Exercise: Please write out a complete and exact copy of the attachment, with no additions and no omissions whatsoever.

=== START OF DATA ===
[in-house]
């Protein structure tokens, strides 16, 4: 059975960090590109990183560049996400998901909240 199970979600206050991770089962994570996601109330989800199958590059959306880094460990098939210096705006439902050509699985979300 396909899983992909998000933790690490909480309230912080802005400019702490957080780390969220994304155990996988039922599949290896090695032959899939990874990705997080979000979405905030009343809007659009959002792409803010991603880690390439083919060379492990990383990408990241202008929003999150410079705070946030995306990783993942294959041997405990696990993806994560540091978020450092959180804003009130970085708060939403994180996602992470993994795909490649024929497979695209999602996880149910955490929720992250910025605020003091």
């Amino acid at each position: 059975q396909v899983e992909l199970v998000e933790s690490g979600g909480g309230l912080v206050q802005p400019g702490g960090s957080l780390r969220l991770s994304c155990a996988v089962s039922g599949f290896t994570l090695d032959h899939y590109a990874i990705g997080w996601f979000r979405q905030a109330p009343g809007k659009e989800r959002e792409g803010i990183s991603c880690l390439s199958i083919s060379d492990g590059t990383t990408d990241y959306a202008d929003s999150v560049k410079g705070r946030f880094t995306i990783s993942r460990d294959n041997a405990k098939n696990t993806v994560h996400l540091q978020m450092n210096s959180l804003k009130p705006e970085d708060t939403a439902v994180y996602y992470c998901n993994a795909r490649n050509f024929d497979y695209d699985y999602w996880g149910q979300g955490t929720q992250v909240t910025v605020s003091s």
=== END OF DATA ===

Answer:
[in-house]
């Protein structure tokens, strides 16, 4: 059975960090590109990183560049996400998901909240 199970979600206050991770089962994570996601109330989800199958590059959306880094460990098939210096705006439902050509699985979300 396909899983992909998000933790690490909480309230912080802005400019702490957080780390969220994304155990996988039922599949290896090695032959899939990874990705997080979000979405905030009343809007659009959002792409803010991603880690390439083919060379492990990383990408990241202008929003999150410079705070946030995306990783993942294959041997405990696990993806994560540091978020450092959180804003009130970085708060939403994180996602992470993994795909490649024929497979695209999602996880149910955490929720992250910025605020003091």
């Amino acid at each position: 059975q396909v899983e992909l199970v998000e933790s690490g979600g909480g309230l912080v206050q802005p400019g702490g960090s957080l780390r969220l991770s994304c155990a996988v089962s039922g599949f290896t994570l090695d032959h899939y590109a990874i990705g997080w996601f979000r979405q905030a109330p009343g809007k659009e989800r959002e792409g803010i990183s991603c880690l390439s199958i083919s060379d492990g590059t990383t990408d990241y959306a202008d929003s999150v560049k410079g705070r946030f880094t995306i990783s993942r460990d294959n041997a405990k098939n696990t993806v994560h996400l540091q978020m450092n210096s959180l804003k009130p705006e970085d708060t939403a439902v994180y996602y992470c998901n993994a795909r490649n050509f024929d497979y695209d699985y999602w996880g149910q979300g955490t929720q992250v909240t910025v605020s003091s």